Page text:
shooting rampage. That is coming up.



ANDERSON: Welcome back. You're watching "Connect the World" with me Becky Anderson. IVF treatments in Alabama may be starting back up today after the

government in that state signed a new bill into law overnight. Now the legislation aims to protect IVF providers and patients from civil and

criminal liability.

Lawmakers scrambled to get it passed after last month's controversial ruling by the state Supreme Court that through, the future of fertility

care into turmoil. The Court declared that frozen embryos are children and those who destroy them can be held liable for wrongful death.

Our CNN's Correspondent Isabel Rosales is joins us now live from Montgomery in Alabama. Just reminders, what exactly does this law protect? And how

significant is it that a Republican Governor signed this into law?

ISABEL ROSALES, CNN CORRESPONDENT: Becky, good morning to you. Speed was certainly the priority for lawmakers. This ruling by the Alabama Supreme

Court sparked national outrage. And what we saw here was a Republican led legislature that got this bill to the Governor's desk. And then we saw a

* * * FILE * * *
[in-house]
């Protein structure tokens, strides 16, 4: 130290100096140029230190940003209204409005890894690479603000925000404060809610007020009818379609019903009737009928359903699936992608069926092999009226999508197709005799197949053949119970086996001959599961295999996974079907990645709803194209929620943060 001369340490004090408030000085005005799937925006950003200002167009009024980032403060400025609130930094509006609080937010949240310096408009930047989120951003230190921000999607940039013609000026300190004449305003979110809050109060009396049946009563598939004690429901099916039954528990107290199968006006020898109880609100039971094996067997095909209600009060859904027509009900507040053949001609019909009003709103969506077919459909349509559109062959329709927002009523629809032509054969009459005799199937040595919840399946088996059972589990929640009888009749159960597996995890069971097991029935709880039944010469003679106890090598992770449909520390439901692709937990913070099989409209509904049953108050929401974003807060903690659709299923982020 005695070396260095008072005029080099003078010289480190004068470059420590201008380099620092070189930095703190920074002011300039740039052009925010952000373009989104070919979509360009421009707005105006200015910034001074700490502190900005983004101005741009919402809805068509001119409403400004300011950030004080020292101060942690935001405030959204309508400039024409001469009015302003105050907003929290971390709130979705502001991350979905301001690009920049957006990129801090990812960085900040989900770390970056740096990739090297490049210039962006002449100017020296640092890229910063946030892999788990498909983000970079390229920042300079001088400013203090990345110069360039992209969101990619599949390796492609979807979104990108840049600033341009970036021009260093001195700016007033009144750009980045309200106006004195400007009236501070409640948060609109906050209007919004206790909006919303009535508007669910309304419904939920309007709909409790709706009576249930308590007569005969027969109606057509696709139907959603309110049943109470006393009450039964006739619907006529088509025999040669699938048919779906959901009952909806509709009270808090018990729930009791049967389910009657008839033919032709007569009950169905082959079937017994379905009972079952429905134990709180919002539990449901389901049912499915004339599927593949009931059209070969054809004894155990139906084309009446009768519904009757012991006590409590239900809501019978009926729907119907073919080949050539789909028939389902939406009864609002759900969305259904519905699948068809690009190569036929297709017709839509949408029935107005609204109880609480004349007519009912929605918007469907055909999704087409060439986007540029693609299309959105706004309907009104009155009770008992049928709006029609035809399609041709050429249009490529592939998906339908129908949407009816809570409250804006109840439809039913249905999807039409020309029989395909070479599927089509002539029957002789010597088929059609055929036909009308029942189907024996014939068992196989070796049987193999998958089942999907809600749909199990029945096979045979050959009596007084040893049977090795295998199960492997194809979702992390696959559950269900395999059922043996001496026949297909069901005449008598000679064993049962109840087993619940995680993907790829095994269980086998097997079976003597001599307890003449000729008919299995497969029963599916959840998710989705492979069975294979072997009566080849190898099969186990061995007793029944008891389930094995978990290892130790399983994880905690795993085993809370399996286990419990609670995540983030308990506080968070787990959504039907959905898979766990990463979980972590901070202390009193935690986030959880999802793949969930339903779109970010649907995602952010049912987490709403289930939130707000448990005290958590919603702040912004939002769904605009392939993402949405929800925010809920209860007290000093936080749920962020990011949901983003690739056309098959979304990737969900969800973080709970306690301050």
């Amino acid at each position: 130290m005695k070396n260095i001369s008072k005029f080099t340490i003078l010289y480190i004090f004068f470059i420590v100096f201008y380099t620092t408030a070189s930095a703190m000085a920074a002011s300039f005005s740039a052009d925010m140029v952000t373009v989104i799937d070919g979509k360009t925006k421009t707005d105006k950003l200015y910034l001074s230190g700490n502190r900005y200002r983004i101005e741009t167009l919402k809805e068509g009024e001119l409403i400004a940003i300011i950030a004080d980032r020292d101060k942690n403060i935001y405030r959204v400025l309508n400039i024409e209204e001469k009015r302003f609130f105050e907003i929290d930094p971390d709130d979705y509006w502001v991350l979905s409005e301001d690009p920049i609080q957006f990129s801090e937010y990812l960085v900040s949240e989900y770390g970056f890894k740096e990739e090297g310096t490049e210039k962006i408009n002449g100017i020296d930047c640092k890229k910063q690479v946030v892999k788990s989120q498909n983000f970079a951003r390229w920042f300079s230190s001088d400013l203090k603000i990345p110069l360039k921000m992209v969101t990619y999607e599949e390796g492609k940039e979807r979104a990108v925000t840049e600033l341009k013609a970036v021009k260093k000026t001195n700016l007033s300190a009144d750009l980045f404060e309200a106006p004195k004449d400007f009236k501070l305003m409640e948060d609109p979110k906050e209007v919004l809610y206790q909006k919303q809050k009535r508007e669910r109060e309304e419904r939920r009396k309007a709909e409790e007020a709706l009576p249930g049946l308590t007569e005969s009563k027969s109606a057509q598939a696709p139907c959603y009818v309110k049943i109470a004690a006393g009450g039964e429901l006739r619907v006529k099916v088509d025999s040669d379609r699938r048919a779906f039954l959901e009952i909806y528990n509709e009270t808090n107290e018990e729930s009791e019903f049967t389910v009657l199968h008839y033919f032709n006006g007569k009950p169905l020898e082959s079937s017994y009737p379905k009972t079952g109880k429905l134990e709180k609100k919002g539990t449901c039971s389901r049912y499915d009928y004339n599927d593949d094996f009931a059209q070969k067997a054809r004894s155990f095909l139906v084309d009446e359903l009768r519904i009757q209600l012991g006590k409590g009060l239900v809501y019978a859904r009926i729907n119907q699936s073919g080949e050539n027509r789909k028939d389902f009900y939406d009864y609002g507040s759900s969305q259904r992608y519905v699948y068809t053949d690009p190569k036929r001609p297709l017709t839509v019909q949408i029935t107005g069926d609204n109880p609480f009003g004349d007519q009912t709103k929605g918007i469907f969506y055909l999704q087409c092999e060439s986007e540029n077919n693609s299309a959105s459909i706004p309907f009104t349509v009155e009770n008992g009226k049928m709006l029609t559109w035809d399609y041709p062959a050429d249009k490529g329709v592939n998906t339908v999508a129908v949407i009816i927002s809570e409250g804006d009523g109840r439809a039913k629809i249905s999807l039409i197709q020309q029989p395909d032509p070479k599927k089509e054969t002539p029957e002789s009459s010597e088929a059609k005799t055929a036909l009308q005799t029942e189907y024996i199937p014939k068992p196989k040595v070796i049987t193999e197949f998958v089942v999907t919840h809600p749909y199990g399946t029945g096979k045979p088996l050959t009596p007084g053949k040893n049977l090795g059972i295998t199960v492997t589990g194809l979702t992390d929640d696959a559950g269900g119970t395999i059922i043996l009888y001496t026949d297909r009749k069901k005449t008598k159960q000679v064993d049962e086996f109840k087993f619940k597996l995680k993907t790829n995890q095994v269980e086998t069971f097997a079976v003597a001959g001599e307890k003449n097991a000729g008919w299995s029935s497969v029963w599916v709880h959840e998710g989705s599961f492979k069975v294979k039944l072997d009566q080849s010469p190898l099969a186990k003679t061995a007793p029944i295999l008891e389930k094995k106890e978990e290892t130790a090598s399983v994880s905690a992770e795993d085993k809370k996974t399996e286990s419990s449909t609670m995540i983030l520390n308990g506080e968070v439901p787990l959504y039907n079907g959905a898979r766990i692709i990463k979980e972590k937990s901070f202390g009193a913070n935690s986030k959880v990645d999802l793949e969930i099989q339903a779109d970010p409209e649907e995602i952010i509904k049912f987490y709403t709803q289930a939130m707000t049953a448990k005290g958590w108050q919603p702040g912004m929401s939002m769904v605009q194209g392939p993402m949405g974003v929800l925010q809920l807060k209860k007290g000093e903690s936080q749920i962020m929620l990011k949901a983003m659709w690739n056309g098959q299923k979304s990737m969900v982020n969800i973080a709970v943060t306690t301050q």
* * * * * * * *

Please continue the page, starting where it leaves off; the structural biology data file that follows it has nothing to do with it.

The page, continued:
Republican Governor signing this into law.

And this is significant. We saw Republicans scrambling not only here in Alabama, but in Washington to announce their support for IVF. Because they

know that this is a significant issue that sparks a lot of emotion, a lot of outrage and puts them in political jeopardy.

This is the sort of issue that can run voters to the ballot box. So let me go into this law and what exactly it protects. It is designed to protect

those who provide or receive IVF by offering them criminal and civil immunity. That is the word. This is crucial, because in the process of IVF

oftentimes clinics and patients they make the decision to dispose of embryos, embryos that are non-viable or embryos that are not wanted.

So they needed they say this sort of immunity in light of the Alabama Supreme Court ruling. Now what it doesn't do where it falls short is it

doesn't address the issue of personhood when life begins, which is at the crux of that state Supreme Court ruling. This is a problem to a lot of

experts and advocates of IVF including the American Society for Reproductive Medicine that warns without addressing if an embryo is legally